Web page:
(705a) Optimization of Sustainable Processes Incorporating Data Envelopment Analysis | AIChE

(705a) Optimization of Sustainable Processes Incorporating Data Envelopment Analysis


Pozo Fernández, C. - Presenter, Imperial College London
Gonzalez-Garay, A., Imperial College London
Guillén-Gosálbez, G., Imperial College London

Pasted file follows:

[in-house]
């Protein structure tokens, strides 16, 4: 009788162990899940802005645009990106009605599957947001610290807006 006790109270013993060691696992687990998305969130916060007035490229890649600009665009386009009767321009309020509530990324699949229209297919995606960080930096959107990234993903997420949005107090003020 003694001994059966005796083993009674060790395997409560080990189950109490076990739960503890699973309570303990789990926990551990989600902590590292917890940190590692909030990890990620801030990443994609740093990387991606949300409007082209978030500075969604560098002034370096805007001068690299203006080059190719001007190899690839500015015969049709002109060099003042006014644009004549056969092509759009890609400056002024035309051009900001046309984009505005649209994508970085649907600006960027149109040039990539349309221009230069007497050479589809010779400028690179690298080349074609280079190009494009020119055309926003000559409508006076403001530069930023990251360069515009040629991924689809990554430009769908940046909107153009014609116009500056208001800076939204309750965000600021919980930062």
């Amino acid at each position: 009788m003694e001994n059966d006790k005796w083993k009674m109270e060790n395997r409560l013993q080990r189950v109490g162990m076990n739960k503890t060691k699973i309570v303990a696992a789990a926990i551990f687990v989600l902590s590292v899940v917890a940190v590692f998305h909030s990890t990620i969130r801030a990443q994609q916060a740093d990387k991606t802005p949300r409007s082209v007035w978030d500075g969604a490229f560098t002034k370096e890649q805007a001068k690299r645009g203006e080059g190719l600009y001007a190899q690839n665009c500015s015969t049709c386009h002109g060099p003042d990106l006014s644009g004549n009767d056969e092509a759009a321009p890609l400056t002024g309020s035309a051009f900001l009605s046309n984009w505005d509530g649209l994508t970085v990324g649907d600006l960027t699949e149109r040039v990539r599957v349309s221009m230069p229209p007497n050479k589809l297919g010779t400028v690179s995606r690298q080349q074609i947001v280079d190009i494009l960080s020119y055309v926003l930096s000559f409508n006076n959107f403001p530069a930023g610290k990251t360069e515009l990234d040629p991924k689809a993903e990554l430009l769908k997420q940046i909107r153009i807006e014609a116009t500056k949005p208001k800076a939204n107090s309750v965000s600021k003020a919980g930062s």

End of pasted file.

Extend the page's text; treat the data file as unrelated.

Developing effective tools for process design is of paramount importance in the transition towards sustainable systems. In this work, we present a framework to incorporate sustainability principles in the design of chemical processes which combines a palette of tools, including life cycle assessment, surrogate modeling, objective reduction, multi-objective optimization, and multi-criteria decision analysis tools. In particular, we propose the use of Data Envelopment Analysis (DEA) to facilitate the post-optimal analysis of the Pareto front generated during the optimization. The use of DEA in the framework allows to narrow down the number of designs and rank them without the need to define weights in an explicit manner. Additionally, DEA also provides improvement targets for the sub-optimal alternatives that if attained would make them optimal. This characteristic of DEA can help to guide retrofit efforts when benchmark processes are compared against the best technologies available. The application of all the stages of the framework is demonstrated in the hydrogenation of CO2 to produce methanol, where the process was initially modeled using a commercial process simulator to be further replaced by a surrogate model applying Artificial Neural Networks. The sustainability of the process was measured with the environmental categories included in the CML-2001 methodology and the total annualized cost. The objective-reduction stage narrowed down the number of total objectives to evaluate from 11 to five and the optimization was performed using a multi-objective Genetic Algorithm. The final application of DEA to analyze the solutions obtained from the optimization presented only 9 designs as the best options out of the 126 solutions that conformed the Pareto front. Finally, these 9 solutions were ranked and the best design identified. Overall, the methodology allowed an entire assessment of the process without compromising the performance of any sustainable indicator while reducing the computational resources used in the evaluation. The development of contributions such as the one presented in this work aim to facilitate the sustainable development of the chemical industry, not only by assessing new processes and technologies but also by identifying improvement targets for current sub-optimal ones.